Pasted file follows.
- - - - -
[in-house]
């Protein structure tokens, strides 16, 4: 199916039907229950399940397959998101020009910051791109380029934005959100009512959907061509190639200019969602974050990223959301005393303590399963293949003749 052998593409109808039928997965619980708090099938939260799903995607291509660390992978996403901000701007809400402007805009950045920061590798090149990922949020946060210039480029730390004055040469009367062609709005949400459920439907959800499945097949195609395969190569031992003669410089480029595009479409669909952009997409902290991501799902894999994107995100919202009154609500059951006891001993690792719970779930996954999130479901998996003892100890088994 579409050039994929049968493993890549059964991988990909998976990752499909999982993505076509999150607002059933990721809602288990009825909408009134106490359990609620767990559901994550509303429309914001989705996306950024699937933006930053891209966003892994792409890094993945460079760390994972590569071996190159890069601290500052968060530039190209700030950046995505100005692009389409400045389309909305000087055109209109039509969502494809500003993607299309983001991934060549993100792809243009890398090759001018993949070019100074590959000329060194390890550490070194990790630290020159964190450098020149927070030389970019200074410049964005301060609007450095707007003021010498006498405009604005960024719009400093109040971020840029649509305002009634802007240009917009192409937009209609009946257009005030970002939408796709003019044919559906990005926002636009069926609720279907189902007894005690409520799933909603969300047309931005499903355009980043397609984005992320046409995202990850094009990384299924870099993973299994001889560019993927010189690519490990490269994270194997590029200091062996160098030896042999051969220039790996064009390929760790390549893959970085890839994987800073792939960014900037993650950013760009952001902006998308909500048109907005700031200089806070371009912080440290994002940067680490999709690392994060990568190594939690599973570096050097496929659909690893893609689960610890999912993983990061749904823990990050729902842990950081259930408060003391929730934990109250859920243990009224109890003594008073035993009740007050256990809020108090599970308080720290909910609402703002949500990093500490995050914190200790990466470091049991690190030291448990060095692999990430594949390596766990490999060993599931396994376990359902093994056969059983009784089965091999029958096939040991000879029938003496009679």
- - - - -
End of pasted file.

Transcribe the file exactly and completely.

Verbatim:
[in-house]
């Protein structure tokens, strides 16, 4: 199916039907229950399940397959998101020009910051791109380029934005959100009512959907061509190639200019969602974050990223959301005393303590399963293949003749 052998593409109808039928997965619980708090099938939260799903995607291509660390992978996403901000701007809400402007805009950045920061590798090149990922949020946060210039480029730390004055040469009367062609709005949400459920439907959800499945097949195609395969190569031992003669410089480029595009479409669909952009997409902290991501799902894999994107995100919202009154609500059951006891001993690792719970779930996954999130479901998996003892100890088994 579409050039994929049968493993890549059964991988990909998976990752499909999982993505076509999150607002059933990721809602288990009825909408009134106490359990609620767990559901994550509303429309914001989705996306950024699937933006930053891209966003892994792409890094993945460079760390994972590569071996190159890069601290500052968060530039190209700030950046995505100005692009389409400045389309909305000087055109209109039509969502494809500003993607299309983001991934060549993100792809243009890398090759001018993949070019100074590959000329060194390890550490070194990790630290020159964190450098020149927070030389970019200074410049964005301060609007450095707007003021010498006498405009604005960024719009400093109040971020840029649509305002009634802007240009917009192409937009209609009946257009005030970002939408796709003019044919559906990005926002636009069926609720279907189902007894005690409520799933909603969300047309931005499903355009980043397609984005992320046409995202990850094009990384299924870099993973299994001889560019993927010189690519490990490269994270194997590029200091062996160098030896042999051969220039790996064009390929760790390549893959970085890839994987800073792939960014900037993650950013760009952001902006998308909500048109907005700031200089806070371009912080440290994002940067680490999709690392994060990568190594939690599973570096050097496929659909690893893609689960610890999912993983990061749904823990990050729902842990950081259930408060003391929730934990109250859920243990009224109890003594008073035993009740007050256990809020108090599970308080720290909910609402703002949500990093500490995050914190200790990466470091049991690190030291448990060095692999990430594949390596766990490999060993599931396994376990359902093994056969059983009784089965091999029958096939040991000879029938003496009679």